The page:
Independence Day arrives for Allegion

Company executives ring opening bell at NYSE, discuss short and long-term strategic goals with SIW

Petratis: I don’t see it. Our customers know us by our brands - Schalge, Von Duprin, LCN – its reinforced everyday and every time someone touches one of our products. Ingersoll Rand has been a great partner. Allegion will be an umbrella brand that pulls our brands together, but the strengths of our install base, the pride people have in our brands are a shining star that guides us.

SIW: What are some of your immediate goals for the company and what are some of your strategic, long-term plans?

Petratis: One is to grow the business organically and to make smart investments that will help us advance. Second is to understand the needs of our customers in terms of integrated technology, making sure that we’re on the cutting-edge. There’s clearly a convergence going on between mechanical, electrical and software (solutions)… and we want to offer the best in terms of innovation while maintaining the legendary strengths that we have in our mechanical reliability. There’s a reason we’ve stood the test of time. It’s because of the expertise of our people and the expertise of our channel partners.

We have some opportunities to grow geographically. A high priority for us would be Asia, specifically China. We’ve got a nice position there and our focus and independence allow us to grow. Strategically, we’ll continue to invest in and develop our people in a variety of ways. It’s a new day as an independent company, we’ve got to strengthen our capabilities there and improve our quality customer service. What we call “operational excellence” is something that has helped us stand the test of time, but operational excellence in everything we do is a clear platform for the company. We’ll consider acquisitions where they make sense.

Eckersley: We obviously have a strategy in place and there’s a lot of consistency with the strategy as a part of Ingersoll Rand, but now as an independent company there’s a lot of consistency and I think we should be able to accelerate the execution against our strategy, so we feel good about that.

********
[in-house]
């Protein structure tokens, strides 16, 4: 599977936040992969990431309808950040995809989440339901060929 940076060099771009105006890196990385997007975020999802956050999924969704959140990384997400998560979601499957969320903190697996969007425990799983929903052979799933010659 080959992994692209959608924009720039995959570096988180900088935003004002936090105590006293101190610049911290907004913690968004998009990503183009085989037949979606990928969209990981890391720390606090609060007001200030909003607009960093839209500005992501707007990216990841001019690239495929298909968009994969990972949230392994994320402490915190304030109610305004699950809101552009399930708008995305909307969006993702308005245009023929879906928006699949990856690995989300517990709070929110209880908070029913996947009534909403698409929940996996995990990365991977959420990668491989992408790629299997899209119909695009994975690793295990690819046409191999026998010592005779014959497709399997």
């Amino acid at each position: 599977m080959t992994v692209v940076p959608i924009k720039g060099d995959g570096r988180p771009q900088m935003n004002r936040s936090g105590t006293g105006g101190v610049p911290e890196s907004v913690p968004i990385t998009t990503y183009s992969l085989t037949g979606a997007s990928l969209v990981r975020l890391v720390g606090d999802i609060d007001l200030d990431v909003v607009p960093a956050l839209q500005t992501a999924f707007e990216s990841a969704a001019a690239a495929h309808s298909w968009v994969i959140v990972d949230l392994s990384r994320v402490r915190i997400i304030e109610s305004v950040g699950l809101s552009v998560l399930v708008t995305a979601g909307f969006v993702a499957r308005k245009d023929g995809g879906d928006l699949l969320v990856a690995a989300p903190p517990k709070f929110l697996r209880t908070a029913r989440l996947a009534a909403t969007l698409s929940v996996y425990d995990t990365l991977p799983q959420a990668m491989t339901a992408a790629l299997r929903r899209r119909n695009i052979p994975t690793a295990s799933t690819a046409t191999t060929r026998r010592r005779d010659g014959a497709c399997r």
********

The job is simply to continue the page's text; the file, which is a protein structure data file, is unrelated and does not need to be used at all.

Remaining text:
SIW: What are the benefits of this spinoff to your customers? Are there any immediate changes that they can expect now that this transition has been finalized?

Petratis: I think first and foremost, the great profitability of this company will be reinvested into things that will drive instant improvement. One of the challenges when you’re in a conglomerate is that capital deployment can go to other phases of the business. We, as a focus company, control our destiny today and I think they’ll see it in our people, I think they’ll see it in investments in our systems and in our growth which is a great position to be in.

Eckersley: I think of the term cycle time.  We’re going to be focused a lot on cycle time, not just in our plants, but the cycle time of the business. We’ll be driving a more aggressive agenda; newer products, faster to the marketplace than we’ve been able to do in the past.

SIW: How did you come up with the concept for the Allegion brand and what has gone into its’ development?

Eckersley: We were looking for something that would do a couple of things: first of all, we wanted to hold on to our rich legacy and heritage as an innovator in the marketplace and an inventor in categories in the marketplace. We wanted something that spoke to our people and teams, the people that made this company great and we wanted something that spoke to the marketplace about the expertise that we bring to the table. This term Allegion actually has in its roots “all,” as in all together and “legion,” (to symbolize) a legion of experts to help support the marketplace. We had two or three options and this one just hit home right away and it’s really built on those three things: our legacy, the capability and expertise of our people and this expertise that we bring to our customers and the end user markets.

Petratis: I think our symbolism is cool: a legion of people, a legion of experts, a legion of customers, a legion of historic brands that help define our industry.

SIW: Where do you see opportunities for growth within the access control market?

Petratis: I think number one is around our core products. We’ve got to be able to operate in an open environment. What we do is quite unique in terms of securing people and assets, but the systems in terms of access control that we operate in can be quite diverse.